For the first time in the 230-year history of the New York City St. Patrick’s Day parade, members of an LGBT group, the Irish Lesbian & Gay Organisation, are allowed to march in the parade on March 16, 1991.
New York Mayor David N. Dinkins gives up the traditional lead-off position in the parade and instead marches with the Irish gay group more than two hours later. It marks the first time in memory that a New York City mayor has declined to lead a St. Patrick’s Day Parade.
On March 14, Dinkins agrees to march with the gay group “for reasons we all understand” as part of a compromise to get the group into the parade. The Mayor and the 135-member gay group are guests of Division 7 of the Ancient Order of Hibernians, the midtown Manhattan chapter of the fraternal order that sponsors and organizes the parade.
Normally, politicians jockey for high-profile spots in the parade, which is billed as the world’s largest civilian parade. No mayor has ever been in the difficult spot of trying to resolve such a public dispute between Irish-American groups, which have long been political powers in New York City, and gay groups, which have gained strength and are an important part of the coalition that helped bring Dinkins to office.
Police officials have 3,100 officers along the parade route to provide security for the estimated one million spectators and 150,000 people marching in the parade. The parade costs the city more than $500,000 in overtime for police, sanitation, traffic, and other employees.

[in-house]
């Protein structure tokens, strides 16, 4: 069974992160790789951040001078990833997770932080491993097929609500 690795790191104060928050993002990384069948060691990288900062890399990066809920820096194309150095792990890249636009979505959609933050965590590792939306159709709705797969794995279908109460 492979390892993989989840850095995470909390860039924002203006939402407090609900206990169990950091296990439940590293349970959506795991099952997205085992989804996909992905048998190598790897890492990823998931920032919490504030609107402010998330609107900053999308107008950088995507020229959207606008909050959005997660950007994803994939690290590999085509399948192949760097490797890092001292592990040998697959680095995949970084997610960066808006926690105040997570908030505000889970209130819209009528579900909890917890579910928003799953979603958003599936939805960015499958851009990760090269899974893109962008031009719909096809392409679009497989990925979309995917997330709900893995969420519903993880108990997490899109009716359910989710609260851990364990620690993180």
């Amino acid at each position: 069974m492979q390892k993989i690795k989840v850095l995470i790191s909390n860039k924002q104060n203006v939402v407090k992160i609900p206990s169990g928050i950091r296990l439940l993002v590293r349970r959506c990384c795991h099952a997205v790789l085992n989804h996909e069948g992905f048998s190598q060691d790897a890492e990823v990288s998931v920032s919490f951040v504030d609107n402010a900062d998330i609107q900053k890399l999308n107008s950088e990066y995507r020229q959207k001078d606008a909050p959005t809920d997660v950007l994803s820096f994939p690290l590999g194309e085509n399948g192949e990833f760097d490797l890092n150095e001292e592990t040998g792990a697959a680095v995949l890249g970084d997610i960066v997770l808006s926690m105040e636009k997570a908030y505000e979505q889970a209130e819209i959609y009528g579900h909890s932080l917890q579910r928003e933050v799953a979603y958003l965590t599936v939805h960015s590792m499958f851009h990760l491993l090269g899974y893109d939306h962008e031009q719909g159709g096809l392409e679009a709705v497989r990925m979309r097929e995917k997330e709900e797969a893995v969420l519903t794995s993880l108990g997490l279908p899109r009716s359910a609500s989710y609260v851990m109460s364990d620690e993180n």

Dinkins is booed for nearly 40 blocks, briefly showered with beer, and dodges two thrown beer cans as he and other elected officials march up Fifth Avenue with the gay Irish group.
Governor Mario M. Cuomo also gives up a place at the front of the parade, marching with a group of handicapped children in wheelchairs that had been denied a place among the bands and bagpipes until they threatened to sue the parade organizers.
As in previous years, some marchers wear green sashes reading, “Free Joe Doherty,” referring to the Irish Republican Army soldier jailed in New York City. Others wear yellow ribbons to honor soldiers returning home from the Persian Gulf war. But the dispute about the homosexuals is the focus for much of the march.
After the parade, Dinkins says although he expected to draw protests for marching with the lesbian and gay group, he is surprised by the depth of anger directed against him and the homosexual marchers. “It was like marching in Birmingham, Alabama during the civil rights movement,” he said. “I knew there would be deep emotions, but I did not anticipate the cowards in the crowd. There was far, far too much negative comment.”